After St. Augustine closed their small urban graveyards due to overcrowding, Evergreen Cemetery was opened in 1886 just outside the city limits. America’s Rural Cemetery Movement stressed that the dead were best honored in a natural, tranquil landscape away from the hustle and bustle of the city which influenced Evergreen’s design featuring winding pathways and garden setting.
Randolph Caldecott was a 19th-century artist and illustrator from Chester, England credited as the originator of children’s picture books. Caldecott’s health suffered from childhood illness which resulted in gastritis and a heart condition. Because of this, he sought warmer climates like the Mediterranean and traveled the US in search of such a place. Caldecott and his wife Marian sailed to New York and traveled to Florida in February of 1886 during unusually cold weather. He was taken ill and died in St. Augustine shortly after at the age of 39.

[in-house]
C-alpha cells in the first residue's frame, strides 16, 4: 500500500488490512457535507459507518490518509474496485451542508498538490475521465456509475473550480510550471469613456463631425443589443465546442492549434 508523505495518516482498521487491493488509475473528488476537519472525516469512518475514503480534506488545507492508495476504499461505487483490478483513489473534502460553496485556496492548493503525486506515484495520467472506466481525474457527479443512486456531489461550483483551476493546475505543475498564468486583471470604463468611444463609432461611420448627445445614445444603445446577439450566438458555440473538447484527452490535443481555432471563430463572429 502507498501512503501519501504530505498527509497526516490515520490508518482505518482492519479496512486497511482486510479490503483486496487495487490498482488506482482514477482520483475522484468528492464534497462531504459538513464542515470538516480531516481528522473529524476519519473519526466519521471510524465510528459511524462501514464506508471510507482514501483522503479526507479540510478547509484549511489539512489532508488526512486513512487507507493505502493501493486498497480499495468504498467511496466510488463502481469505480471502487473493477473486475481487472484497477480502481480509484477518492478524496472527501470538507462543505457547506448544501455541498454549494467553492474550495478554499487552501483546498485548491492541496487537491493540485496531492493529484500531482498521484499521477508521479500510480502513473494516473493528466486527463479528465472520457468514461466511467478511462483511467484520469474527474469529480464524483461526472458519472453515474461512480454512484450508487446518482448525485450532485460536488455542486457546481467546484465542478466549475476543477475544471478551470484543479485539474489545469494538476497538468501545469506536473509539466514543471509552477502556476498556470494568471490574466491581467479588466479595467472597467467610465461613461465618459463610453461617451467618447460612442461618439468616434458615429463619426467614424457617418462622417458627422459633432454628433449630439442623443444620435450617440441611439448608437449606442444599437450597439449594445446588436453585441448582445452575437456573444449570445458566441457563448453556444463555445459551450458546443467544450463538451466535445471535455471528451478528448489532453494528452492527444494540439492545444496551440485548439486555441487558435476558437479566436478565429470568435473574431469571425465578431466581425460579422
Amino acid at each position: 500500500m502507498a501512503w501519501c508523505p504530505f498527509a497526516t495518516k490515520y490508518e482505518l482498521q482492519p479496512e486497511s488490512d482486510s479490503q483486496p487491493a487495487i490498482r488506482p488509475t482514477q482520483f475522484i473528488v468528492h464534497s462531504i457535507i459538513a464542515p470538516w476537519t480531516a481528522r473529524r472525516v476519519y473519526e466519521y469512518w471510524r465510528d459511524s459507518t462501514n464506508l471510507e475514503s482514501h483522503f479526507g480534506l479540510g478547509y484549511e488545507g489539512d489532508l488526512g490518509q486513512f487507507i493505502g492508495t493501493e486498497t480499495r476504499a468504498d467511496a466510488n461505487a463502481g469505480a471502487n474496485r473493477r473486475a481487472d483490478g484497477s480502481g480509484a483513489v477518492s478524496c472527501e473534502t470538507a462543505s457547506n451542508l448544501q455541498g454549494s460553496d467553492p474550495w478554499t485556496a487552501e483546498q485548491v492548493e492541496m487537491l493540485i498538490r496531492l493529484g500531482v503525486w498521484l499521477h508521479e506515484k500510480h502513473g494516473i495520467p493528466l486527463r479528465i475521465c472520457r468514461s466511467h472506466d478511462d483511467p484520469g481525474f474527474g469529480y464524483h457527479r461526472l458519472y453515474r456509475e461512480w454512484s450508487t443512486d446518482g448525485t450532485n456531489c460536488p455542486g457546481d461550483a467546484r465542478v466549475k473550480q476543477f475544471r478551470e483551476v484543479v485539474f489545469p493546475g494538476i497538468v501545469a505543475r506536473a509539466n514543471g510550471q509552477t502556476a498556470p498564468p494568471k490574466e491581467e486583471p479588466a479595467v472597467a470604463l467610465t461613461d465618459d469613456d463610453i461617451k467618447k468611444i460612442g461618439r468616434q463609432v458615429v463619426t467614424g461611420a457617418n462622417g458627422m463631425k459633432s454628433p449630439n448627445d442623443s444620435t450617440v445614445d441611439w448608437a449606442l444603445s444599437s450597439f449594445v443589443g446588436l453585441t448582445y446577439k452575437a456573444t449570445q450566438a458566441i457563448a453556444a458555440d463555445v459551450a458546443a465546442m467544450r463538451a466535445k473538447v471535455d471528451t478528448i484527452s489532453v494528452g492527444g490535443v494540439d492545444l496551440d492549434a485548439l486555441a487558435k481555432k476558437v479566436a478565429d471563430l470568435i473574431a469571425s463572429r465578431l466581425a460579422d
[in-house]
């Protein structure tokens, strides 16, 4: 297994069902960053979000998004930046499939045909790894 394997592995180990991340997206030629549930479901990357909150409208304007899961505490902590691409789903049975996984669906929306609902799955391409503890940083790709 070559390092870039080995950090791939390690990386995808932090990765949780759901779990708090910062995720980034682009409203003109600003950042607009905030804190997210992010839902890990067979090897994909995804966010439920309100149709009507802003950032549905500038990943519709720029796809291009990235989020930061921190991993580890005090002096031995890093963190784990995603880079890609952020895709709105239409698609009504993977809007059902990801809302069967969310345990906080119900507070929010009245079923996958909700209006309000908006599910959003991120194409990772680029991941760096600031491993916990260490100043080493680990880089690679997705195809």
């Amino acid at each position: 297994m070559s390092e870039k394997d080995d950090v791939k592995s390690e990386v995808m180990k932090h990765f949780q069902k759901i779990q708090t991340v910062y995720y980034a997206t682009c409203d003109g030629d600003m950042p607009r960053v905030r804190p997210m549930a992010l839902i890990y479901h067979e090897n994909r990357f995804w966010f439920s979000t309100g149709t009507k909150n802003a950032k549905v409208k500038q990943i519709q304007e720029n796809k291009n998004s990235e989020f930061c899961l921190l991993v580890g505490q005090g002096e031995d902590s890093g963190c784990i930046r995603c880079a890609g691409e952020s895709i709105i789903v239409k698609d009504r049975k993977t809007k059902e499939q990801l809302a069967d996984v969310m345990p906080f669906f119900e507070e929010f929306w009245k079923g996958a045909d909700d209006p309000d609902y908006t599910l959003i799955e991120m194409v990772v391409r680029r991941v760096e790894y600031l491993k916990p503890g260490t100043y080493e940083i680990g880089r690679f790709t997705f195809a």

Caldecott received generous recognition from the Royal Academy and is honored with the Caldecott Medal which awards the most distinguished American picture book for children since its acceptance in 1937. As a tribute to Caldecott’s legacy and contributions to children’s literature, his burial site at Evergreen Cemetery is designated as a Literary Landmark by Friends of Libraries USA.